All eyes are on the Supreme Court Thursday as the country anxiously awaits decisions from the Justices on two major cases regarding Obamacare and gay marriage. With the Court's season quickly coming to a close at the end of June, earlier this day an additional day was added for the release of opinions. Final decisions on remaining cases with be issued Thursday, Friday and Monday June 29.
The two major cases with high impact on the country as a whole economically, socially and politically are King v. Burwell and Obergefell v. Hodges. At issue from SCOTUS blog:
Whether the Internal Revenue Service may permissibly promulgate regulations to extend tax-credit subsidies to coverage purchased through exchanges established by the federal government under Section 1321 of the Patient Protection and Affordable Care Act.
King v. Burwell is yet another case arising out of the Affordable Care Act. In 2012, the Court rejected a challenge to the ACA’s individual mandate, which requires everyone in the United States to obtain health insurance or pay a penalty. Many people get health insurance through their employers, but the people who don’t – because they are self-employed or unemployed, for example – can purchase it through an online marketplace, known as an “exchange.” The drafters of the ACA had originally expected each state to set up its own exchange, but after many states declined to do so, the federal government stepped in to create them instead.
1) Does the Fourteenth Amendment require a state to license a marriage between two people of the same sex? 2) Does the Fourteenth Amendment require a state to recognize a marriage between two people of the same sex when their marriage was lawfully licensed and performed out-of-state?
Should the subsidies in King v. Burwell be struck down by the Court, Obamacare will suffer a tremendous blow. Just a few weeks ago, an irritated President Obama said the case should have never been taken up and that he expects the court to rule in favor of the law. Keep in mind that Obamacare architect Jonathan Gruber has been seen multiple times saying the law was written so that people who live in states without state exchanges cannot receive federal subsidies for their health insurance.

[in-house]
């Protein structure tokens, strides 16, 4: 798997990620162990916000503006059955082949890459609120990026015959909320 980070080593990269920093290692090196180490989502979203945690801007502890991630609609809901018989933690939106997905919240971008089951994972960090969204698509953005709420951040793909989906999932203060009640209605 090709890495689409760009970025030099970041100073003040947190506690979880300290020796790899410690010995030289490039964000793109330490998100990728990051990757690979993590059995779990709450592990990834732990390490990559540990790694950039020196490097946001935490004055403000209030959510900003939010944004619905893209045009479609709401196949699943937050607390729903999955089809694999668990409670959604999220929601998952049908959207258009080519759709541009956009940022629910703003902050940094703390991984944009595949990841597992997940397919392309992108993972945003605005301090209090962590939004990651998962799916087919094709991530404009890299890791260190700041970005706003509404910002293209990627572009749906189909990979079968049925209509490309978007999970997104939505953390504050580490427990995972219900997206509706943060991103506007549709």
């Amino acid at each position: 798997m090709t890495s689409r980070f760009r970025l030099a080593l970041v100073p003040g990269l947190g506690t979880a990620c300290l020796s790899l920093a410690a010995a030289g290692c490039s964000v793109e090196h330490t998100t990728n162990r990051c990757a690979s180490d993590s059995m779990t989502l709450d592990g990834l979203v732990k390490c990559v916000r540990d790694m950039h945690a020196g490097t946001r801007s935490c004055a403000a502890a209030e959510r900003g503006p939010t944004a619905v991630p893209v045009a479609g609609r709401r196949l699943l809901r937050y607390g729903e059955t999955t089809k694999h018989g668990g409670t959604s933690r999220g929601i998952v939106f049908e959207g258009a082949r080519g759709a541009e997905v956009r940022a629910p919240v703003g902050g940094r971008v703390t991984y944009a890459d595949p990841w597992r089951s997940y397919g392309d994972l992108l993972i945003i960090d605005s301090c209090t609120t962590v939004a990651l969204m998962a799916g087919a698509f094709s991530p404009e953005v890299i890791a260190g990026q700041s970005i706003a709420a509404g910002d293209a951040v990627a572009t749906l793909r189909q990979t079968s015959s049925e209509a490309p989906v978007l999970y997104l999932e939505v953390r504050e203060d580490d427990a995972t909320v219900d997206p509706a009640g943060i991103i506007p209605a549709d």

A number of Christian pastors have vowed "civil disobedience" should gay marriage be upheld in states that have voted to ban it and many have warned a ruling against traditional marriage could jeopardize the tax exempt status of churches around the country. From CNN:
New Mexico Pastor Steve Smothermon says he is ready to go to jail to protect his religious freedom. And he is not the only one.
Smothermon is one of more than 50,000 people who have signed a pledge to engage in social disobedience if the U.S. Supreme Court issues a ruling this month that would legalize same sex marriage across the country.
"We want to help people, but we are not going to be forced by the government and society or the politically correct to say we are going to believe in it," said Smothermon, senior pastor of Legacy Church in Albuquerque. "If they said, 'Listen pastor, we are going to put you in jail if you don't honor this.' I am going to say, 'Then put me in jail.' "
Decisions are released at 10 a.m. et.